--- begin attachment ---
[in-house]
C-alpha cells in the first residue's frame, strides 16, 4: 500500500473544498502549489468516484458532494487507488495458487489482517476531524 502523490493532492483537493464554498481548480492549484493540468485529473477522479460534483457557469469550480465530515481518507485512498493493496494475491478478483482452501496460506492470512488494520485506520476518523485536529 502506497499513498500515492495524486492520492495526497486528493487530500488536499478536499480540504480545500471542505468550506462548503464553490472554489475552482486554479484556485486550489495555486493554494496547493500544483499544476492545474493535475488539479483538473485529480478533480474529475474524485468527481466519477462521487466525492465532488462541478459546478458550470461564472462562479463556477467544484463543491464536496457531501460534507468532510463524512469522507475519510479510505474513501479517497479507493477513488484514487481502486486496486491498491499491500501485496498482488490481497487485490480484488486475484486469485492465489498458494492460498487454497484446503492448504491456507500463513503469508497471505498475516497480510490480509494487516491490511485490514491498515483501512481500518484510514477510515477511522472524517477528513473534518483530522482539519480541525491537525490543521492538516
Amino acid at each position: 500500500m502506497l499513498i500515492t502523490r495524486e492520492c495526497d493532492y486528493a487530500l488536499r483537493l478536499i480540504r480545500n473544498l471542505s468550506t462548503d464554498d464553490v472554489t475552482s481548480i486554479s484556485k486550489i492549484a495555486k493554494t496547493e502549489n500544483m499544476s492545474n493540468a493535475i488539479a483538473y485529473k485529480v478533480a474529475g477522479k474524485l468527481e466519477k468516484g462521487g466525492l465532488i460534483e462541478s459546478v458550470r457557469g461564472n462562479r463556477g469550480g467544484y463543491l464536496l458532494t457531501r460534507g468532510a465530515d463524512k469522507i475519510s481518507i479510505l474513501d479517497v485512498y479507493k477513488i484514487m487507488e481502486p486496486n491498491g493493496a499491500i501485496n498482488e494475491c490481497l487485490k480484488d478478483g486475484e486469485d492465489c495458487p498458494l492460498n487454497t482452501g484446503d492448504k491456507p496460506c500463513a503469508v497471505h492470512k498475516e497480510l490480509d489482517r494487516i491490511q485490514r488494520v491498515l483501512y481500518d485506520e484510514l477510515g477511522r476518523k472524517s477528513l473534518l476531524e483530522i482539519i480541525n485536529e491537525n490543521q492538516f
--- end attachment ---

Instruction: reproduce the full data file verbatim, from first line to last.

[in-house]
C-alpha cells in the first residue's frame, strides 16, 4: 500500500473544498502549489468516484458532494487507488495458487489482517476531524 502523490493532492483537493464554498481548480492549484493540468485529473477522479460534483457557469469550480465530515481518507485512498493493496494475491478478483482452501496460506492470512488494520485506520476518523485536529 502506497499513498500515492495524486492520492495526497486528493487530500488536499478536499480540504480545500471542505468550506462548503464553490472554489475552482486554479484556485486550489495555486493554494496547493500544483499544476492545474493535475488539479483538473485529480478533480474529475474524485468527481466519477462521487466525492465532488462541478459546478458550470461564472462562479463556477467544484463543491464536496457531501460534507468532510463524512469522507475519510479510505474513501479517497479507493477513488484514487481502486486496486491498491499491500501485496498482488490481497487485490480484488486475484486469485492465489498458494492460498487454497484446503492448504491456507500463513503469508497471505498475516497480510490480509494487516491490511485490514491498515483501512481500518484510514477510515477511522472524517477528513473534518483530522482539519480541525491537525490543521492538516
Amino acid at each position: 500500500m502506497l499513498i500515492t502523490r495524486e492520492c495526497d493532492y486528493a487530500l488536499r483537493l478536499i480540504r480545500n473544498l471542505s468550506t462548503d464554498d464553490v472554489t475552482s481548480i486554479s484556485k486550489i492549484a495555486k493554494t496547493e502549489n500544483m499544476s492545474n493540468a493535475i488539479a483538473y485529473k485529480v478533480a474529475g477522479k474524485l468527481e466519477k468516484g462521487g466525492l465532488i460534483e462541478s459546478v458550470r457557469g461564472n462562479r463556477g469550480g467544484y463543491l464536496l458532494t457531501r460534507g468532510a465530515d463524512k469522507i475519510s481518507i479510505l474513501d479517497v485512498y479507493k477513488i484514487m487507488e481502486p486496486n491498491g493493496a499491500i501485496n498482488e494475491c490481497l487485490k480484488d478478483g486475484e486469485d492465489c495458487p498458494l492460498n487454497t482452501g484446503d492448504k491456507p496460506c500463513a503469508v497471505h492470512k498475516e497480510l490480509d489482517r494487516i491490511q485490514r488494520v491498515l483501512y481500518d485506520e484510514l477510515g477511522r476518523k472524517s477528513l473534518l476531524e483530522i482539519i480541525n485536529e491537525n490543521q492538516f